Award Approving Official: Philip E. Bourne, Associate Director, NIH OD.
The National Institutes of Health (NIH) Office of the Associate Director for Data Science (ADDS) announces a collaboration with the Wellcome Trust (WT) and the Howard Hughes Medical Institute (HHMI) to launch the “Open Science Prize” (the “Challenge”) to encourage and support the prototyping and development of services, tools and/or platforms that enable open content—including publications, datasets, code and other research outputs—to be discovered, accessed and re-used in ways that will advance research, spark innovation, and generate new societal benefits. The Challenge is necessary to accelerate the field of “open” biomedical research beyond what current funding mechanisms can achieve. For the NIH, this Challenge is being launched under the America COMPETES Reauthorization Act of 2010.
February 29, 2016: Phase I submissions due
April 30, 2016: Announce Phase I winners; Phase II begins
December 1, 2016: Phase II submissions due
February 28, 2017: Phase II winner announced
The NIH will announce any changes to the timeline by amending this Federal Register notice.
To register for this Challenge, Challenge participants may access the registration on the Challenge Web site (www.openscienceprize.org). Access to this Web site may also be found by searching the www.challenge.gov site for the “Open Science Prize.”
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FOR FURTHER INFORMATION CONTACT:
Audie A. Atienza, Ph.D. (NIH), Audie.Atienza@nih.gov; Vinay Pai, Ph.D. (NIH), firstname.lastname@example.org; David Carr (Wellcome Trust), email@example.com.
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Subject of Challenge
In order to stimulate innovation, the National Institutes of Health (NIH) Office of the Associate Director for Data Science (ADDS), in conjunction with Challenge Partners, the Wellcome Trust (WT) and the Howard Hughes Medical Institute (HHMI), is launching the “Open Science Prize” (the “Challenge”); a prize competition to inspire the prototyping and development of services, tools, or platforms that enable open content—including publications, datasets, code and other research outputs—to be discovered, accessed and re-used in ways that will advance research, spark innovation and generate new societal benefits. The NIH is using the America Creating Opportunities to Meaningfully Promote Excellence in Technology, Education, and Science (COMPETES) Reauthorization Act of 2010 to support this Challenge.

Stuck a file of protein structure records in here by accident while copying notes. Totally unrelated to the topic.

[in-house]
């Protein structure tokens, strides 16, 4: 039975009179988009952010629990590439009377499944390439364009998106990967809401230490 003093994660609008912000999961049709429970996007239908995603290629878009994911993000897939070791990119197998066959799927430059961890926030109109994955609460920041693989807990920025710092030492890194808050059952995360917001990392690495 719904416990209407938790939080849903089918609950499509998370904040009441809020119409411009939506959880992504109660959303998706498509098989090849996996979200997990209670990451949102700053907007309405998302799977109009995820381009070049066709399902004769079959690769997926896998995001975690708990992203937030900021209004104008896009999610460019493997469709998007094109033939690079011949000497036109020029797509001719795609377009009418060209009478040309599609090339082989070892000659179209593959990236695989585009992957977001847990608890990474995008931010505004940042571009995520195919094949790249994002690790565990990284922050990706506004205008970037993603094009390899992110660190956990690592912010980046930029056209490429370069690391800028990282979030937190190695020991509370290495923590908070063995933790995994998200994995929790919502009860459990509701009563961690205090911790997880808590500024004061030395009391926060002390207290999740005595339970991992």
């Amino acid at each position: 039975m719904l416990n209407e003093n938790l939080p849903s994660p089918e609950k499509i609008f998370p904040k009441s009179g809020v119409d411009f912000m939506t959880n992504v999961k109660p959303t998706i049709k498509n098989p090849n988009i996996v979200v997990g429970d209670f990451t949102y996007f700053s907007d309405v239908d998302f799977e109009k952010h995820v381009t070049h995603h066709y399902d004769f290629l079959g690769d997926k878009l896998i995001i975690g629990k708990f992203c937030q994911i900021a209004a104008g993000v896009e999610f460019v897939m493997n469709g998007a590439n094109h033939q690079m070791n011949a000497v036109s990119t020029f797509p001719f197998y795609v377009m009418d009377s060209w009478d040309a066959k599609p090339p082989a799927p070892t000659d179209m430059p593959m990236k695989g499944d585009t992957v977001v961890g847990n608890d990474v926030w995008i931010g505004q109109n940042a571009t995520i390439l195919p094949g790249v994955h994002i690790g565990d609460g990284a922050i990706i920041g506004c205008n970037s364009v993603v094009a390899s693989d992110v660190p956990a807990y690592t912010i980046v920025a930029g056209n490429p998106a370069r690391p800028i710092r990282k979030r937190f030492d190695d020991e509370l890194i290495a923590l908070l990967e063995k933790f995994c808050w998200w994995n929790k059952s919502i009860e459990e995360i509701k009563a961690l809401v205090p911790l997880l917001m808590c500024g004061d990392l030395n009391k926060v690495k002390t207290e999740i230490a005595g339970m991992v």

The goal of this Challenge is to stimulate the development of novel and ground-breaking tools and platforms to enable the reuse and repurposing of open digital research objects (e.g. data, publications, other research outputs) relevant to biomedical or health applications. The volume of digital objects for research available to researchers and the wider public is greater now than ever before, and so, consequently, are the opportunities to mine and extract value from existing open content and to generate new discoveries and other societal benefits. A key obstacle in realizing these benefits is the discoverability of open content, and the ability to access and utilize it.
This Challenge provides a new and innovative avenue for developing the best ideas in this arena. Through the Challenge, the NIH, WT, and HHMI hope to encourage novel ideas and innovations that seek to unlock the vast potential benefits of making biomedical/health content and data open and re-useable, to demonstrate the huge potential value of open science approaches, and to generate excitement, momentum, and further investment. This Challenge also encourages international collaborations among technology innovators, health researchers, and biomedical informatics entities to address “Open Science” development. In building partnerships between innovators in the U.S. and abroad, unique resources can be combined and leveraged to facilitate global health research objectives relevant to the mission of the NIH, increase rapid adoption of Open Science research tools across the globe, and enhance the generalizability of data sharing among researchers and practitioners internationally.